Other Avenues to Extra-Contractual Awards
While Bad Faith claims are the traditional vehicle to securing and imposing extra-contractual damages against a carrier, other options and legal theories may exist to secure an extra-contractual recovery against a carrier.
The 8th Circuit recently affirmed such a judgment totaling over $3.3 million against an insurance carrier out of South Dakota.
Dziadek v. Charter Oak Fire Ins. Co., 867 F.3d 1003 (8th Cir. 2007)
Background and District Court Judgment
In September 2008, Dziadek was a passenger in a car loaned to Lorie Peterson by an auto dealership. The car ran off the road and Dziadek suffered severe injuries. At the time of the incident, the dealership which owned the car was insured by Charter Oak Fire Ins. Co. with UIM coverage of $1,000,000 and Peterson was insured by Progressive with $100,000 bodily injury liability coverage.
After being notified of the Dziadek injuries and claim, Charter Oak’s claim representative spoke with and informed Dziadek’s attorney that no coverage existed for Dziadek under the Charter Oak Policy. A few days later, the attorney requested a copy of the dec sheet and the policy to which the claims representative sent select portions of the Charter Oak Policy indicating that Dziadek was not an insured.
Based on these representations and actions, Dziadek and her attorneys pursued claims against entities and individuals alleged to be liable for her injuries.
Almost two years later, Dziadek’s attorney was reviewing the Charter Oak Policy and noticed the UIM coverage. His paralegal requested the entire policy from the claims representative who represented that the policy was over 2,000 pages long (in reality the policy consisted of roughly 200 pages) and that the paralegal would need to specify what portion of the policy she needed. After another request by the paralegal, the entire policy was provided to Dziadek’s attorney which confirmed that UIM coverage should have been provided to Dziadek.
Dziadek eventually filed suit against Charter Oak alleging breach of contract, deceit, and bad faith. Charter Oaks eventually paid Dziadek $900,000 ($1,000,000 minus the $100,000 limit paid by Progressive) representing the UIM coverage available.
However, Dziadek continued to prosecute her claim and the jury ultimately returned a verdict finding Charter Oak liable for deceit and breach of contract and awarding Dziadek $250,000 in legal fees, $500,000 for emotional harm (later stricken by the District Court), prejudgment interest on the $900,000 in UIM coverage, and $2.75 million as punitive damages.
Charter Oak appealed the District Court’s Judgment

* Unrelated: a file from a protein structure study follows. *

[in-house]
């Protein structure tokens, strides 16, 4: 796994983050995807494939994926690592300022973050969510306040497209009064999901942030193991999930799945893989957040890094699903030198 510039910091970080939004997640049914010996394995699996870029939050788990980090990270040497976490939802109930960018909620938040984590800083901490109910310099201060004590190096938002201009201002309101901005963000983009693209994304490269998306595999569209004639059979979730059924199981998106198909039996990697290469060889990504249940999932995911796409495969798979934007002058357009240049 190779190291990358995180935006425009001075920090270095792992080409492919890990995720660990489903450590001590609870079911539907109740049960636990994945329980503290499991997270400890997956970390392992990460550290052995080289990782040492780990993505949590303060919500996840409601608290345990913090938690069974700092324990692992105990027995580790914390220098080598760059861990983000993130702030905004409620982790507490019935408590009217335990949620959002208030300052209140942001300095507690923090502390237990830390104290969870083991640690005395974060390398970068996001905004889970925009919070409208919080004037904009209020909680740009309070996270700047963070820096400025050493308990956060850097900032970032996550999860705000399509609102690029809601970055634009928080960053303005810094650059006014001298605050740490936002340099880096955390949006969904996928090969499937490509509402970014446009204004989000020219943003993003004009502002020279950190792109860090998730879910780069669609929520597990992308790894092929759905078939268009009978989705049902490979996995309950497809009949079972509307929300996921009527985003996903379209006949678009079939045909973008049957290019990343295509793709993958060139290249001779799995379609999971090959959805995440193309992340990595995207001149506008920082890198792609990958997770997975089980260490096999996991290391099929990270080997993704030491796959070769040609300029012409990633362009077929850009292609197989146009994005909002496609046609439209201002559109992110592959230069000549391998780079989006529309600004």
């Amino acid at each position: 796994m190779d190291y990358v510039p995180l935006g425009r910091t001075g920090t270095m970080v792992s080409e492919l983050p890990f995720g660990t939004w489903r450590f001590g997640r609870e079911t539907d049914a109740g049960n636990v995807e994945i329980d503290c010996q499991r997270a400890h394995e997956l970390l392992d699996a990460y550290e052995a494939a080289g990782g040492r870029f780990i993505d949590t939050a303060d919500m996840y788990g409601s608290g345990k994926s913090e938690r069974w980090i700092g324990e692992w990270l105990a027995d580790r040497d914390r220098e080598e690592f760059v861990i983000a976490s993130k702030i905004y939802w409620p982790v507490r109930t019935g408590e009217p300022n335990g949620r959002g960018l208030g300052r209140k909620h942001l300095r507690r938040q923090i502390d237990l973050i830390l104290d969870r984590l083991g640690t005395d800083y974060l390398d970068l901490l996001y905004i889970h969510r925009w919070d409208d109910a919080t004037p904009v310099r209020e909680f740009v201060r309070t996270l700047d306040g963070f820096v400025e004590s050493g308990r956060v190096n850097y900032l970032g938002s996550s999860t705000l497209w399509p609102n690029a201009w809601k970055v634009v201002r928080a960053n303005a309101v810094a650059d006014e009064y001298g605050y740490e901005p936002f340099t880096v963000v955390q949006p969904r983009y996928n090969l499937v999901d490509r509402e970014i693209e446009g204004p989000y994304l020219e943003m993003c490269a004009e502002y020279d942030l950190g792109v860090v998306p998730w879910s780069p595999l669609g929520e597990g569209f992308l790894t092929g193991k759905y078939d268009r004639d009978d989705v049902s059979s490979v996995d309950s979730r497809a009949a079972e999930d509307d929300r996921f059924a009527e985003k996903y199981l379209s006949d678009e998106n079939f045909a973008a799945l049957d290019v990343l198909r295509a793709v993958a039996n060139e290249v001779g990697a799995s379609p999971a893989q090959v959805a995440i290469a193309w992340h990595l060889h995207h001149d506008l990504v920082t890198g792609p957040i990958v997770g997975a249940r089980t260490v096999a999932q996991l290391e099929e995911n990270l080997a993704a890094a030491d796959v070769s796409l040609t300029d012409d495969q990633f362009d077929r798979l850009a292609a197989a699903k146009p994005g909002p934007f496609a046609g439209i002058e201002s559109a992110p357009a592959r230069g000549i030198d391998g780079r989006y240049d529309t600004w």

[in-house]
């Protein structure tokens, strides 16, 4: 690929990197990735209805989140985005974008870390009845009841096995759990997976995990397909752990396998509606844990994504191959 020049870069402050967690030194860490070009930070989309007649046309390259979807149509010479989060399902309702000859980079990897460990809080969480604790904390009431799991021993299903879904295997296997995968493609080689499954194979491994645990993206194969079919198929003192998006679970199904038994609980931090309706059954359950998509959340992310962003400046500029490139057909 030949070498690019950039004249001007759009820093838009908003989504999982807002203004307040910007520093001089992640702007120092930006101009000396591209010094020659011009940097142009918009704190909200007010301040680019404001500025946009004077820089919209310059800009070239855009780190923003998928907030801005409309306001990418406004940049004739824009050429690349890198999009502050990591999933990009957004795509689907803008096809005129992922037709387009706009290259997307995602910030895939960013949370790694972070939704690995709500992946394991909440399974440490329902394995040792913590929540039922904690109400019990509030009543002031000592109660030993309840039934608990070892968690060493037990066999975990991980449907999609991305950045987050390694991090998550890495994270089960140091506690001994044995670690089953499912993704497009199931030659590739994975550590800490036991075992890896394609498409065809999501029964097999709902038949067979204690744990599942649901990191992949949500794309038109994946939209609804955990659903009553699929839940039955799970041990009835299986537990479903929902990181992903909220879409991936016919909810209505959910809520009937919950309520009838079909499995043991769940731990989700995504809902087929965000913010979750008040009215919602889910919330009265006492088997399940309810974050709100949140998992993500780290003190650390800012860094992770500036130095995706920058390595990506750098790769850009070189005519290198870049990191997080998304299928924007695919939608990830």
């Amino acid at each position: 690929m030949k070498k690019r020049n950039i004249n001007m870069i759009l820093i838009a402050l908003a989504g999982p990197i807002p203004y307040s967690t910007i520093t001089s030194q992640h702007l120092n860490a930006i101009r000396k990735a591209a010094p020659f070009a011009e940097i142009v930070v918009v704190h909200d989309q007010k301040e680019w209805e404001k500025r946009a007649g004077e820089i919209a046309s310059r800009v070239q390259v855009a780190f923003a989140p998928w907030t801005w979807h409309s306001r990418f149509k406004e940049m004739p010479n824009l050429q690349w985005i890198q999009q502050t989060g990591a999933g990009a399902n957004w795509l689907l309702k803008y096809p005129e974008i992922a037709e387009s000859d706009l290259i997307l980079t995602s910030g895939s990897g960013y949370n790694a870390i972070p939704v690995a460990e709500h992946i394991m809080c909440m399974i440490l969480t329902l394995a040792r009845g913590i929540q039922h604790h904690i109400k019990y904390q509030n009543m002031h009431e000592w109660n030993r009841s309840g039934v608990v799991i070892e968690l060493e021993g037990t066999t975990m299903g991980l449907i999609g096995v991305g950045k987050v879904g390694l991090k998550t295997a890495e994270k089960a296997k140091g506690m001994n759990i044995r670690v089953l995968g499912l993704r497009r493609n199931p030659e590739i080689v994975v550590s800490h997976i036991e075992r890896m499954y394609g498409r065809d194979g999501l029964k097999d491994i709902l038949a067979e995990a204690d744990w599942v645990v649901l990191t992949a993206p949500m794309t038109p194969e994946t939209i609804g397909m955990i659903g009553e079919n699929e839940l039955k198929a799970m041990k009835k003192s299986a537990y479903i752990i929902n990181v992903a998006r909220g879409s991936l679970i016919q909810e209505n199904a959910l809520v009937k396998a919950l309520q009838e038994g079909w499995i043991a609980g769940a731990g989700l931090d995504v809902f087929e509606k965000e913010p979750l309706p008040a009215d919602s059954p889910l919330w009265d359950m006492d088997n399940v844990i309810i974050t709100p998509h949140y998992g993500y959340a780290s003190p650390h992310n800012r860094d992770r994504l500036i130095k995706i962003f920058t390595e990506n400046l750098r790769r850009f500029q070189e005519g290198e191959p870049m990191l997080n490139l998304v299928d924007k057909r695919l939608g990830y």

8th Cir. Opinion
Charter Oak first challenged that it could be held liable for the tort of deceit as the independent duty doctrine barred such claim as its only obligations were based on the insurance contract.
The 8th Circuit rejected this argument noting that while Dziadek’s claim may have grown out of the insurance contract, this could not immunize Charter Oak from liability that would be visited upon other tortfeasors. Charter Oaks had simply done more than fail to perform its contractual obligations, it had actively attempted to conceal the existence of its coverage and liability.
Charter Oaks also attempted an argument that the deceit claim must fail as bad faith was the only theory under which a carrier could be held liable.
In rejecting this argument, the 8th Circuit noted that while bad faith is a remedy available against carriers, it is not the only such remedy.
Finally, Charter Oaks challenged the sufficiency of the evidence supporting punitive damages and the excessiveness of the punitive damage award.
These arguments were both rejected by the 8th Circuit with the Court finding that repeat attempts to mislead Dziadek and her attorneys as to the existence of coverage were sufficient to support the punitive damage award and the ratio of compensatory to punitive damages (4.3:1) was appropriate.
Charter Oaks liability was premised on its misrepresentations and fraudulent conduct in dealing with counsel representing an adverse party. While most extra-contractual awards in Missouri are based on Missouri’s vexatious statutes and traditional bad faith claims, Missouri Courts have recognized valid claims for fraud and misrepresentation against carriers and their employees based on their interactions with claimants and opposing counsel.
The Dziadek case and Grisamore v. State Farm in Missouri mandate that all conduct must be closely evaluated in determining the ultimate liability of a carrier.